US stocks opened lower Monday as weak trade data from China added yet another level of concern over the health of the world's second-largest economy and a slew of corporate earnings consumed Wall Street’s attention.

The Dow Jones Industrial Average fell 103 points, or 0.46% to 23,892.51 with 28 of 30 Dow components declining. Citi was down initially after surprise fall in quarterly revenue but recovered briskly after the market opened.

Meanwhile, the S&P 500 opened lower by 0.52% to 2,582.66 dragged lower by PG&E Corp, owner of the biggest US power utility by number of customers, which prepares bankruptcy filing after California wildfires.

The Nasdaq Composite index shed 58.68 points, or 0.84% led lower by Western Digital Corp and Micron Technology.

Elsewhere, the Russell 2000 index of small-cap stocks fell 0.63% to 1,438.21.

7:16 am: US stocks seen starting the week lower as government shutdown continues; European benchmarks lower

US stocks are seen starting sharply lower after the weekend as traders await earnings, mull over the latest Chinese economic data, and the government shutdown continues to be the longest on record.

Wall Street shares closed Friday lower and are set to see red this morning. European benchmarks are also trading lower at the time of writing.

Export data showed that the value of goods shipped from China to the rest of the world fell by more than 4% last month (December) versus a year ago - the worst monthly performance for the sector in more than two years.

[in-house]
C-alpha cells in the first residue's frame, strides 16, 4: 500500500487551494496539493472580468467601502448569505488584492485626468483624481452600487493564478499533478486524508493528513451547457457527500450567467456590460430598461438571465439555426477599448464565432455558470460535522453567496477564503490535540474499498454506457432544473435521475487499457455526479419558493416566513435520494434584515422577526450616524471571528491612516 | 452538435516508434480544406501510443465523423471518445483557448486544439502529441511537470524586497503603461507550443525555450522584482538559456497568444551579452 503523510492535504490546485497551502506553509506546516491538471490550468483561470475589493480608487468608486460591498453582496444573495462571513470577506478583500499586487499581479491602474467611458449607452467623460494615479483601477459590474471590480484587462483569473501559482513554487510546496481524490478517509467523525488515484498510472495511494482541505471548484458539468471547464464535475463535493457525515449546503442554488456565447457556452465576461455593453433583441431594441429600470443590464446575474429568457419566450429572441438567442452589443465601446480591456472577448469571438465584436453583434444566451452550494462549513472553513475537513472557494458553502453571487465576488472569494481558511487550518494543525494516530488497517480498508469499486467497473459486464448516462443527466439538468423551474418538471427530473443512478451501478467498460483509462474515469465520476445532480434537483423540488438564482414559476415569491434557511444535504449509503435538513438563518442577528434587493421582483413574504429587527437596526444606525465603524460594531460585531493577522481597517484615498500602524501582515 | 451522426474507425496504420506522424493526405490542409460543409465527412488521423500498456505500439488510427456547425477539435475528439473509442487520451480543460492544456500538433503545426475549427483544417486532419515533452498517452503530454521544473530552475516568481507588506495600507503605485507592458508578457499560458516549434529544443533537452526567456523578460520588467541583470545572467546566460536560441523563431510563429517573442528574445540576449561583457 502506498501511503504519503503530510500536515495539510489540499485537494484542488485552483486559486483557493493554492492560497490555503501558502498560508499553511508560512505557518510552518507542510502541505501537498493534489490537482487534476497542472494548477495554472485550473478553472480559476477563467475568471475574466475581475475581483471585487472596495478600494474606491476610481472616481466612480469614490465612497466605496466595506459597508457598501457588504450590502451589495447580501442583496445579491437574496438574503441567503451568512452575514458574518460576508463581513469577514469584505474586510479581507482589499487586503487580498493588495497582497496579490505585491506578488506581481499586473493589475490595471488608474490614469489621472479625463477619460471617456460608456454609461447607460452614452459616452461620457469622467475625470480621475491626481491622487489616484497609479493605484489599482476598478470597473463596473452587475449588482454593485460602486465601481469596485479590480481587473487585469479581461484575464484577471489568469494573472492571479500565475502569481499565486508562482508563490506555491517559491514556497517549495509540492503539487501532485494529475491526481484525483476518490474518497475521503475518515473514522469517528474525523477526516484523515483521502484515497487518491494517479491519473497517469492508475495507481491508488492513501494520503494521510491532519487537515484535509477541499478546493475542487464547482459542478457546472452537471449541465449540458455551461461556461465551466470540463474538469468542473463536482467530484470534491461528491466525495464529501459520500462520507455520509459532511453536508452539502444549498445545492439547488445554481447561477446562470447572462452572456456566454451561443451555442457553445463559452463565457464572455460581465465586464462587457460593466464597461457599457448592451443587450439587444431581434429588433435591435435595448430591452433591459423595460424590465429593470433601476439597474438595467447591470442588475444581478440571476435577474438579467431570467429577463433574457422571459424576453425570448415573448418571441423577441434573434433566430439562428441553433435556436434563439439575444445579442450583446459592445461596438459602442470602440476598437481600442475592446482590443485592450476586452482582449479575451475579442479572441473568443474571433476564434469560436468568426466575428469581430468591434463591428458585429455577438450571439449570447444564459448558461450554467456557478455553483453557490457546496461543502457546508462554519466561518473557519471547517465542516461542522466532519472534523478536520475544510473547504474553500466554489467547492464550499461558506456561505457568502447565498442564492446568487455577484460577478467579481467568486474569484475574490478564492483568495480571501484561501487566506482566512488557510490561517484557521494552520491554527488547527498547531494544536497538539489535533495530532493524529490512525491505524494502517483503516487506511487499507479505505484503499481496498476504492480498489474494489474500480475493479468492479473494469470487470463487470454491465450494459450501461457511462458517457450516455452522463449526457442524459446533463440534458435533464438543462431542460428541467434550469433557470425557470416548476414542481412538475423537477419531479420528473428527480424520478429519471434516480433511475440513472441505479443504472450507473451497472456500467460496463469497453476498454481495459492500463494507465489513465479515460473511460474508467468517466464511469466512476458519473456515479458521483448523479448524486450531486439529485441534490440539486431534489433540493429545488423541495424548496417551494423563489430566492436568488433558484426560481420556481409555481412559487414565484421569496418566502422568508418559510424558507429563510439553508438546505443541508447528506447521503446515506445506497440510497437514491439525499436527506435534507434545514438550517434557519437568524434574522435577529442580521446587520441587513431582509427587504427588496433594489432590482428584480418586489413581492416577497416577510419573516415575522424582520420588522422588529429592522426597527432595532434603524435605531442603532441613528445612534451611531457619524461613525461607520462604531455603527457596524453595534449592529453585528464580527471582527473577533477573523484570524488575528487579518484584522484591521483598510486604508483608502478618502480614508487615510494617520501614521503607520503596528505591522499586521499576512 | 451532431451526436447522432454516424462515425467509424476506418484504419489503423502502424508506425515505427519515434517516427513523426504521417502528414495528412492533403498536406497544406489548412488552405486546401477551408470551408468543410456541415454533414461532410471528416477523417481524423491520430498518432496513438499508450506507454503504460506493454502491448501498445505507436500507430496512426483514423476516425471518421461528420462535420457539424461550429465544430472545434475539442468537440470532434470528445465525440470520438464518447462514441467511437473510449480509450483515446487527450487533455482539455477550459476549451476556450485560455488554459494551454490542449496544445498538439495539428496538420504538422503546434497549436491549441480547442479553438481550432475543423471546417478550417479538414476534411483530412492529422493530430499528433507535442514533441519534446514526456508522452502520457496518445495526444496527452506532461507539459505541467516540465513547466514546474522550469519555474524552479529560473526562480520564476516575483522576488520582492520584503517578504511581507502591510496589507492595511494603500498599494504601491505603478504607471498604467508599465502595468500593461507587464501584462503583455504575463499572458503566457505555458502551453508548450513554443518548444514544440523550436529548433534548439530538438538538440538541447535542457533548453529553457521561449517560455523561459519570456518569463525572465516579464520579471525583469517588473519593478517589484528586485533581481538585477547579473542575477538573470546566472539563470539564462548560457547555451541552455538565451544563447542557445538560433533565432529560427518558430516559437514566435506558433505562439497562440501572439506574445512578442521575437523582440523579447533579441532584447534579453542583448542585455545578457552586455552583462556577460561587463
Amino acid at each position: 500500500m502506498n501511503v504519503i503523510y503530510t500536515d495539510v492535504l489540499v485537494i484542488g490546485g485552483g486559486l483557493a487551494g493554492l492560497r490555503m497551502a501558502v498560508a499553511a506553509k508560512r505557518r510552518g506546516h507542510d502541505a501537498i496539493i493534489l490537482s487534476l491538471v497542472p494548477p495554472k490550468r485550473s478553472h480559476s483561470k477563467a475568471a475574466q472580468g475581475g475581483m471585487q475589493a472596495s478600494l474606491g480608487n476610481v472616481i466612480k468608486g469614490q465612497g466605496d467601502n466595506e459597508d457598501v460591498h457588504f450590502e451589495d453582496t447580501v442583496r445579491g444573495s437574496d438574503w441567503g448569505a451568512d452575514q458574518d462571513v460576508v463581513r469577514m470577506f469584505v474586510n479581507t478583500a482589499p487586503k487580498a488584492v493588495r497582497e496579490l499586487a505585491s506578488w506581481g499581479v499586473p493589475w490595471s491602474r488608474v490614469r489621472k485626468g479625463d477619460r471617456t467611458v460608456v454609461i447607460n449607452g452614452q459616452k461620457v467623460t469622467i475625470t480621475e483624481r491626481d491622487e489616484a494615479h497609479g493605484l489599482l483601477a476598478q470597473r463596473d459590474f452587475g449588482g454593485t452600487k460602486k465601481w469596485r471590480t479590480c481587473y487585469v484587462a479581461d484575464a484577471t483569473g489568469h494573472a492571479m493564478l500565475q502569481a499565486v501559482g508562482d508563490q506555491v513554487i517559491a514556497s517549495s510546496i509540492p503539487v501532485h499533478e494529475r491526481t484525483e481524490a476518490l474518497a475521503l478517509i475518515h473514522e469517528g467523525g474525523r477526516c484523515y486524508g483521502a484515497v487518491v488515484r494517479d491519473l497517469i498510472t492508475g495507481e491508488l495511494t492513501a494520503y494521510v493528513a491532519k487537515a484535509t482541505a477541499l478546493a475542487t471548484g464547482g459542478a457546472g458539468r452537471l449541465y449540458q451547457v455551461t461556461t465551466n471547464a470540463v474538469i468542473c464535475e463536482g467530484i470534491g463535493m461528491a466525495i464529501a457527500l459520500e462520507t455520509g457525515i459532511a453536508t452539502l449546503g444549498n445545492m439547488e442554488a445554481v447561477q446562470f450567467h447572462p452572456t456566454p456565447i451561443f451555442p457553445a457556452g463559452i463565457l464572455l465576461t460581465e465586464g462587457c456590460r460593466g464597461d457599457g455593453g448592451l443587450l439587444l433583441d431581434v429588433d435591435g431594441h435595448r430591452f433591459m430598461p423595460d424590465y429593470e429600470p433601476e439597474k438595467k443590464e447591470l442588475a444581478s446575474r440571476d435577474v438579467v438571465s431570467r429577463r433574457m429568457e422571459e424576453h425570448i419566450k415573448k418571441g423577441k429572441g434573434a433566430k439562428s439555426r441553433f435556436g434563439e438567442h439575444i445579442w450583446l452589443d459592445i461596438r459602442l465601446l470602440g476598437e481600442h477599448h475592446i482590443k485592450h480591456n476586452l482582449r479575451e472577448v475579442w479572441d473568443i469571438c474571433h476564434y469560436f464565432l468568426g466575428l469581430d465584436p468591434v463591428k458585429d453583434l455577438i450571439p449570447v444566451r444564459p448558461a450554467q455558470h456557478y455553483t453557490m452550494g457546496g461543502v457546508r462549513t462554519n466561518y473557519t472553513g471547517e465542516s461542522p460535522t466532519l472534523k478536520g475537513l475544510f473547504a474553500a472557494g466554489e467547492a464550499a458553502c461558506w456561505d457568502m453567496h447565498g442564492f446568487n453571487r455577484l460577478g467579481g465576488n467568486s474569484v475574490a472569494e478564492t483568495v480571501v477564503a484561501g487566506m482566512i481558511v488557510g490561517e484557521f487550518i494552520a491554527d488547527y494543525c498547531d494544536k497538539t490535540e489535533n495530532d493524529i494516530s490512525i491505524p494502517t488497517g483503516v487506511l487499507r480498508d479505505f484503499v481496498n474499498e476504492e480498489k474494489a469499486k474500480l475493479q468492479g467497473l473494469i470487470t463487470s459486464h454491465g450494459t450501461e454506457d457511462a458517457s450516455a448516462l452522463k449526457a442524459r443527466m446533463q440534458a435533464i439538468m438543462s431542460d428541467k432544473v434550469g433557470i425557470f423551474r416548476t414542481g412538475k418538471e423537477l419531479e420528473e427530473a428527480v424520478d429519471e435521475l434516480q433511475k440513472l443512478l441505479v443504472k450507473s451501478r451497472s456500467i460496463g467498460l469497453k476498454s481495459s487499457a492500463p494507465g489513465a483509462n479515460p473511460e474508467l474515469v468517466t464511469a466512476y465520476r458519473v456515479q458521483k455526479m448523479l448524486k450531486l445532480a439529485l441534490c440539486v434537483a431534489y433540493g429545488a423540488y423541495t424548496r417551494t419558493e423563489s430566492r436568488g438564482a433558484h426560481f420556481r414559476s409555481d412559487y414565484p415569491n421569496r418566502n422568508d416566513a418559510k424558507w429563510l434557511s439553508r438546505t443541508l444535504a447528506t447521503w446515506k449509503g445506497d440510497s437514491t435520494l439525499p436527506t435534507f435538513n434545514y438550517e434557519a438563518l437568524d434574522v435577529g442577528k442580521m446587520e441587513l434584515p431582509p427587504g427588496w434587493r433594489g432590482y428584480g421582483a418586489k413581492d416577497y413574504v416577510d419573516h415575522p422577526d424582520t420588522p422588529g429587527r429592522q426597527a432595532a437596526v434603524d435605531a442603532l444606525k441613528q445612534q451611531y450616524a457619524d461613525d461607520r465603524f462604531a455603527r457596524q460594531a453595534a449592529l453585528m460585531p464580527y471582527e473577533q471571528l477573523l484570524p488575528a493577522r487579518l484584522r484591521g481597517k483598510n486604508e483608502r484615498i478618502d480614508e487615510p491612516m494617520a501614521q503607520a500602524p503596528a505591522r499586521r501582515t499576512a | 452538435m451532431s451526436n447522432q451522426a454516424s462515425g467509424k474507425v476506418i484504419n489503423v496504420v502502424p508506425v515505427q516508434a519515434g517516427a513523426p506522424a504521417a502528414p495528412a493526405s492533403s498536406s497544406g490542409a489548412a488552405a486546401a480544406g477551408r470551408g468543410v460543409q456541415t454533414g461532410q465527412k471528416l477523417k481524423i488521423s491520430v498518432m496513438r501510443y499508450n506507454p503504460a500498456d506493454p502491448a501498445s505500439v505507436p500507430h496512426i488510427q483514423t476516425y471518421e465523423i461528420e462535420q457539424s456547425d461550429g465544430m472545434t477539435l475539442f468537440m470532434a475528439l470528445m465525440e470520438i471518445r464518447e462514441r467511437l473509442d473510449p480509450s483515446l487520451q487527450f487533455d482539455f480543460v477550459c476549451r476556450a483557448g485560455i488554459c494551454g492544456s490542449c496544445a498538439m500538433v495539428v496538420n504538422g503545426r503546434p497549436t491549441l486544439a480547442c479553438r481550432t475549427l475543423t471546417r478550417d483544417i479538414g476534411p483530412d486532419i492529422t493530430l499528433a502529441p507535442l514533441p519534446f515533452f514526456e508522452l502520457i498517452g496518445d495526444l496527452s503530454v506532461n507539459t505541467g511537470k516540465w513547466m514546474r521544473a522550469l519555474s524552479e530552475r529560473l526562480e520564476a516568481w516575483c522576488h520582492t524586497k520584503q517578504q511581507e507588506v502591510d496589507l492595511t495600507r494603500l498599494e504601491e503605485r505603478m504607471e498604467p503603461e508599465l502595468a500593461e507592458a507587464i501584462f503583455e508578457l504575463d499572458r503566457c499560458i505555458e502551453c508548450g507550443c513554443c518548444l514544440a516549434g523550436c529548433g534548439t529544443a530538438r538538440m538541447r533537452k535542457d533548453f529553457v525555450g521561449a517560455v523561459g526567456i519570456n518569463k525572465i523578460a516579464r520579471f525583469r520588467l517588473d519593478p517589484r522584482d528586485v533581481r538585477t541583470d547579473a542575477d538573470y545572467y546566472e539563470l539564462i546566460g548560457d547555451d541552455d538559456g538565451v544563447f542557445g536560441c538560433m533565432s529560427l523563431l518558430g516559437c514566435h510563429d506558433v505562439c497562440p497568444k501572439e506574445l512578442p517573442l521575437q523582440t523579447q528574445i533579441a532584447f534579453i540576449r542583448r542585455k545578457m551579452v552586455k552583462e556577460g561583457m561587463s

But for the second year in a row, in 2018, the People's Republic posted a record trade surplus with the US, with which it is locked in a trade war.

The Dow Jones Industrial Average closed down nearly six on Friday at 23,995, while the Nasdaq shed nearly 15 at 6,971. The broader-based S&P 500 was near flat at 2,596.

In Toronto, on Friday, the TSX added almost 36 points at 14,939.

In London, the FTSE 100 is down around 73 points as Brexit continues to dominate the newswires; the German DAX is also down around 73 and the French CAC 40 is around 40 points in the red.

In futures trade Monday, the Dow Jones is down 210 points; the Nasdaq is off 76 points and the S&P 500 futures are down around 23.

In Asia overnight, the Shanghai Composite Index lost around 18 points at 2,535 and Japan's Nikkei 225 gained nearly 196 at 20,359.

James Hughes, market analyst at London based Axitrader, said: "Economic data is looking incredibly limited for the day ahead, although earnings season continues to gain momentum so this could provide some fresh insight as to the health of corporate America.

"Citigroup headlines before the opening bell today, but with a string of companies already cautioning over performance, expectations in general will be weighted to the downside.

"Beyond this is the ongoing shut down of the US government owing to the standoff regarding Trump’s ambition to build a wall between the US and Mexico.

"With the closure now the longest on record and Federal employees having gone without receiving paycheques on Friday, this will be starting to bite into the economy.

"Some estimates suggest the shutdown is costing around $1.2 billion a week, so the total so far is already closing in on the cost of building the wall."